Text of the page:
Rajnesh Ishwar Lingam, Nadawa, Nasinu.
Dead baby turtles and plastics
BABY sea turtles are particularly vulnerable to the harmful effects of plastic pollution, according to a new study which found about half of the recently hatched reptiles had stomachs full of plastic.
In recent years, scientists have realised that animals ranging from plankton to whales are regularly consuming plastic since about 10 million tonnes of it ends up in the sea every year.
Turtles were some of the first creatures ever observed consuming plastic, with reports of bags being found in their stomachs stretching back to the 1980s.
Despite the attention this problem has received, I believe there is still very little known about the overall effect plastic is having on ocean animals.
While some plastic can pass harmlessly through animals’ digestive systems, it can also accumulate and kill them by either blocking or tearing their guts.
There is also some evidence to suggest that plastic can leach toxic chemicals into their surroundings, though the impact this is having on animals is still largely speculative.
A new study published in the journal Nature has attempted to quantify the harm that plastics are having on the turtle population of eastern Australia.
In their research, a team examined data from nearly 1000 dead turtles to understand the role plastic played in their deaths.
They found that the youngest turtles appeared to be most susceptible to plastic pollution.
Just over half of the post-hatchling individuals had ingested plastic, and about a quarter of the slightly older juveniles were affected, compared with about 15 per cent of adults.
While the number of plastic pieces in the reptiles’ guts varied wildly from one to more than 300, the scientists were able to deduce that turtles had a 50 per cent probability of death after consuming 14 pieces.
The work emerges as another study documents the global decline of turtles and tortoises that have left more than 60 per cent of the world’s species either extinct or facing extinction.
Two centuries ago, sea turtles in the Caribbean Sea were estimated to number in the tens of millions, while more recently their numbers were estimated to be in the tens of thousands.
With their land-based relatives, these creatures play pivotal roles in shaping global ecosystems.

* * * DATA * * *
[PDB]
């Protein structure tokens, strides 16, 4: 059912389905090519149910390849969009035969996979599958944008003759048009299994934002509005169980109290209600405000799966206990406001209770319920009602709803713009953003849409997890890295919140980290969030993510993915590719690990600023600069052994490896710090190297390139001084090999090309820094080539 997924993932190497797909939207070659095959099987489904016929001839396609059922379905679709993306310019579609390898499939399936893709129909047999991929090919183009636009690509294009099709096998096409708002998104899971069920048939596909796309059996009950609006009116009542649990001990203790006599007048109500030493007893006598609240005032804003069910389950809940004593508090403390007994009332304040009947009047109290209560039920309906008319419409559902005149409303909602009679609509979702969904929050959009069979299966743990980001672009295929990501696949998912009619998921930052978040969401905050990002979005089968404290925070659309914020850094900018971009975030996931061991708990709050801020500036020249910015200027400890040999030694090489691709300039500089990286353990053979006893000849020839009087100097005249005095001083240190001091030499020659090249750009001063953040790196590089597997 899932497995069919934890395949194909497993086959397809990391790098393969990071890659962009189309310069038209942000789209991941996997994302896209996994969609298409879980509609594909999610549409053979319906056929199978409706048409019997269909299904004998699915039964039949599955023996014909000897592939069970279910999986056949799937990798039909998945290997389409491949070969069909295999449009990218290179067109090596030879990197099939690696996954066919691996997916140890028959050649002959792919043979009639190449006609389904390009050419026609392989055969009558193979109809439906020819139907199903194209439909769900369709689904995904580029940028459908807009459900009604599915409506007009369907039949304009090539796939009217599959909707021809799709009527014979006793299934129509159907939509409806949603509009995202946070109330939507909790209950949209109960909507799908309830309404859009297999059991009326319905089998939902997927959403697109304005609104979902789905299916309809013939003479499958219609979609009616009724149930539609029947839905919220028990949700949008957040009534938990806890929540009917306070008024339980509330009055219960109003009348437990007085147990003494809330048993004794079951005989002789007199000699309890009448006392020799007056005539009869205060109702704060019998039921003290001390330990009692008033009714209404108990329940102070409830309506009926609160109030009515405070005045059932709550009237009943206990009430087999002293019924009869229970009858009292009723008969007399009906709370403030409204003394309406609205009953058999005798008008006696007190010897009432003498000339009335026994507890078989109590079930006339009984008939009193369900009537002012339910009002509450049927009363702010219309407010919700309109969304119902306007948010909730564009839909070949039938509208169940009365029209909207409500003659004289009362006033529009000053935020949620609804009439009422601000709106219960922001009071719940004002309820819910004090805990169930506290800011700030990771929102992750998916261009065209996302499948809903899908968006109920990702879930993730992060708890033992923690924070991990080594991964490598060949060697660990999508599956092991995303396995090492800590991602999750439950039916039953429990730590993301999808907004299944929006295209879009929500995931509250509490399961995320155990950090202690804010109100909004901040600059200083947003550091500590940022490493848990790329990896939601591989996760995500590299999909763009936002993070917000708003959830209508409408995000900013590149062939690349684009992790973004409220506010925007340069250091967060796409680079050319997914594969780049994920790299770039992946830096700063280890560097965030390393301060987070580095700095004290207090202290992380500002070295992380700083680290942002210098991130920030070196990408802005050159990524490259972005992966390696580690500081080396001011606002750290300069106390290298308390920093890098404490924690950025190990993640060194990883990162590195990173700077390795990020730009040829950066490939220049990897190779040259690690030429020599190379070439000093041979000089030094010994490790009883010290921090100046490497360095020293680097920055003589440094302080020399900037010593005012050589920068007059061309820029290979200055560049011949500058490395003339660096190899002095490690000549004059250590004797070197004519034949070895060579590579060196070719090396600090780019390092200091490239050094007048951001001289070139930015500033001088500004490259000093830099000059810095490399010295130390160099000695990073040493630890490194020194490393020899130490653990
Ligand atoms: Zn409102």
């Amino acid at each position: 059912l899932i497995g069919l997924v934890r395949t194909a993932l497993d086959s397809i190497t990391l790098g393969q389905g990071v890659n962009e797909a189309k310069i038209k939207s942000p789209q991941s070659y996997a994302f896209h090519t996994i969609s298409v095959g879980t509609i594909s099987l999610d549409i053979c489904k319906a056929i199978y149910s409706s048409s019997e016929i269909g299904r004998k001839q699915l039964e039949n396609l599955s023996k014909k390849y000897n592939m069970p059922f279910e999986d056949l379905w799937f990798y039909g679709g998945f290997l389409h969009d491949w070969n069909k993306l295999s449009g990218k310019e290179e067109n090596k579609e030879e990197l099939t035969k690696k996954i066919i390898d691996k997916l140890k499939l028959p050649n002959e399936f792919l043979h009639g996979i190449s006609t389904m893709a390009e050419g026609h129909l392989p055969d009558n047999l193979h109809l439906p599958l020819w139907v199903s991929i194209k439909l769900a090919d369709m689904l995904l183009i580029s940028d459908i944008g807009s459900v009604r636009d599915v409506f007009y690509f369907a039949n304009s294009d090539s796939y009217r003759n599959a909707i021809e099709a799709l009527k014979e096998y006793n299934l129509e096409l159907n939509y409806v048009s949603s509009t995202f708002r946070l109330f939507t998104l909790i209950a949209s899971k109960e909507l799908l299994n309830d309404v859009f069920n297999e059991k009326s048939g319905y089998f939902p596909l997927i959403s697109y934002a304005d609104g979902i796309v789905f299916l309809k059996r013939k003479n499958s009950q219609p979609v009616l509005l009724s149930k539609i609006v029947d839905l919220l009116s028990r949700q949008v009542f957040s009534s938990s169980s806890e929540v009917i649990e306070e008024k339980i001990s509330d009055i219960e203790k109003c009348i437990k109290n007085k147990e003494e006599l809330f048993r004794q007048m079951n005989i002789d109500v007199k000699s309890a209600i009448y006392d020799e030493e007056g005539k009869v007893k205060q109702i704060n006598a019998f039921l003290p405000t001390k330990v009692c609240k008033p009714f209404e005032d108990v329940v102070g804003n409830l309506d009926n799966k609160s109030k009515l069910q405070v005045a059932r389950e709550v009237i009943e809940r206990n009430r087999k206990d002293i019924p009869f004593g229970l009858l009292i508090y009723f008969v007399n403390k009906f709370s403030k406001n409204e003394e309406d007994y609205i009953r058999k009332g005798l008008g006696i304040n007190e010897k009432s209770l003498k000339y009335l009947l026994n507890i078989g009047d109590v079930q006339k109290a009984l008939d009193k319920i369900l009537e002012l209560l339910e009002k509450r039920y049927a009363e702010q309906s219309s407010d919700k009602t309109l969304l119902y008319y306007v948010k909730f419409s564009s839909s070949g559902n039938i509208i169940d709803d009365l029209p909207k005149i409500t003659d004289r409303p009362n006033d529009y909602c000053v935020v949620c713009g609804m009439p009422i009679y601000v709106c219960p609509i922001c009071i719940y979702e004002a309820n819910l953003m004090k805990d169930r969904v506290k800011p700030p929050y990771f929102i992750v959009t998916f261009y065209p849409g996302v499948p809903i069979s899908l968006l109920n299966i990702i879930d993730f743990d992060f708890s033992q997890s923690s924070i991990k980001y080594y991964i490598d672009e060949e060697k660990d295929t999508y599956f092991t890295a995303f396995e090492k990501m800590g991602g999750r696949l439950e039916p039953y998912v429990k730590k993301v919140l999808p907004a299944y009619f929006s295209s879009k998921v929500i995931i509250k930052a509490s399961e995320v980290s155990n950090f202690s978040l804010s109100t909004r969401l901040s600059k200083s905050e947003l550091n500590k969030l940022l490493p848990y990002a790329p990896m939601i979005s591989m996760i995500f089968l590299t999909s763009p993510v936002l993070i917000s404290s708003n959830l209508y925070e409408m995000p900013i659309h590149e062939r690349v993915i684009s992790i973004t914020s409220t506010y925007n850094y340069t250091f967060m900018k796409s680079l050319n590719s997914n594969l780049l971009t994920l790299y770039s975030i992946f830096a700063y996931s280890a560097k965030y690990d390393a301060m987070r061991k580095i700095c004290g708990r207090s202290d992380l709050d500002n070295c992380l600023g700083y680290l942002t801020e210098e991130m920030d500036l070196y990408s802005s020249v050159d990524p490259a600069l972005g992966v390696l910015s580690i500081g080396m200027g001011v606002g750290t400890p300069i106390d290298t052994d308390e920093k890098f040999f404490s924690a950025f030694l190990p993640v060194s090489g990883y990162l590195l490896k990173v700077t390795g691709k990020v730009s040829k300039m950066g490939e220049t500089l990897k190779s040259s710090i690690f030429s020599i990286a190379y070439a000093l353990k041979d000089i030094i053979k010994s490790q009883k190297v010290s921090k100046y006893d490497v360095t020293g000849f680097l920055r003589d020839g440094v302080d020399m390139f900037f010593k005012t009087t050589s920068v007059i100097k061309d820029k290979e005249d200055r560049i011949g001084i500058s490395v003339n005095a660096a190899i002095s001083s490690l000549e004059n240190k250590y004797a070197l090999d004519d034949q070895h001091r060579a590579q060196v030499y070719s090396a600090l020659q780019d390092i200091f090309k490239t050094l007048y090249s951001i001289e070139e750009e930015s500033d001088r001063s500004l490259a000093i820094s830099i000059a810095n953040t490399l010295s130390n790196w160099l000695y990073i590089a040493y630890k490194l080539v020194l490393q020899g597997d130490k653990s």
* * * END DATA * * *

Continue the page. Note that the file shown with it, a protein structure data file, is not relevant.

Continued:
“We must take the time to understand turtles, their natural history, and their importance to the environment, or risk losing them to a new reality where they don’t exist,” said Mickey Agha, a researcher at University of California, Davis, who contributed to the study.
“Referred to as a shifting baseline, people born into a world without large numbers of long-lived reptiles, such as turtles, may accept that as the new norm.”
Arvind Mani, Nadi.
THE Fiji Independent Commission Against Corruption (FICAC), in response to Simon Hazelman’s letter in this column in FT 04/07/19, wishes to clarify that no investigation was conducted against Mr Hazelman by FICAC.
Bettymyn Makatitoga, FICAC Public Relations Officer.
I APPRECIATE the support about my case with FICAC through this forum and on social media.
While I totally understand and agree with FICAC in combating corruption, I believe they need to be fair in their duties, especially in such a case as mine, where I was found not guilty.
I believe my case was simply one of resentment by the complainant and I would appreciate closure from FICAC as to a revelation of the identity of the complainant.
Fiji is a small place and word gets around fast and this allegation against me has definitely done damage.
Simon Hazelman, Rava Estate, Savusavu
IN preparing our national sevens team for the last Olympics, Ben Ryan used bu juice to quench our players’ thirst and boost their energy levels.
Will the national 15s squad preparing for the Rugby World Cup take a similar approach or are they using commercially-produced energy drinks?
Floyd Robinson Toorak, Suva
On the line
INDEED an interesting article (FT 05/07) titled “Buiniga on the line”.
Hats off to Lenora Qereqeretabua for coming on board to be part of the “Save or Shave” (SOS) campaign!
Her presence is sure to strengthen the Walk On Walk Strong (WOWS) Kids Fiji fundraising and attract donors!
Rajnesh Ishwar Lingam Nadawa, Nasinu
Test of time
EVERY year on July 4, the United States of America (USA) celebrates its independence day with patriotic inspiration and charismatic style.
In its 243rd year of independence, despite a few amendments, their constitution has stood the test of time.
The document was signed on September 17, 1987.
This has been a strength of a powerful nation.
It is powered by the three starting words, “We the people”.
No secrets in that.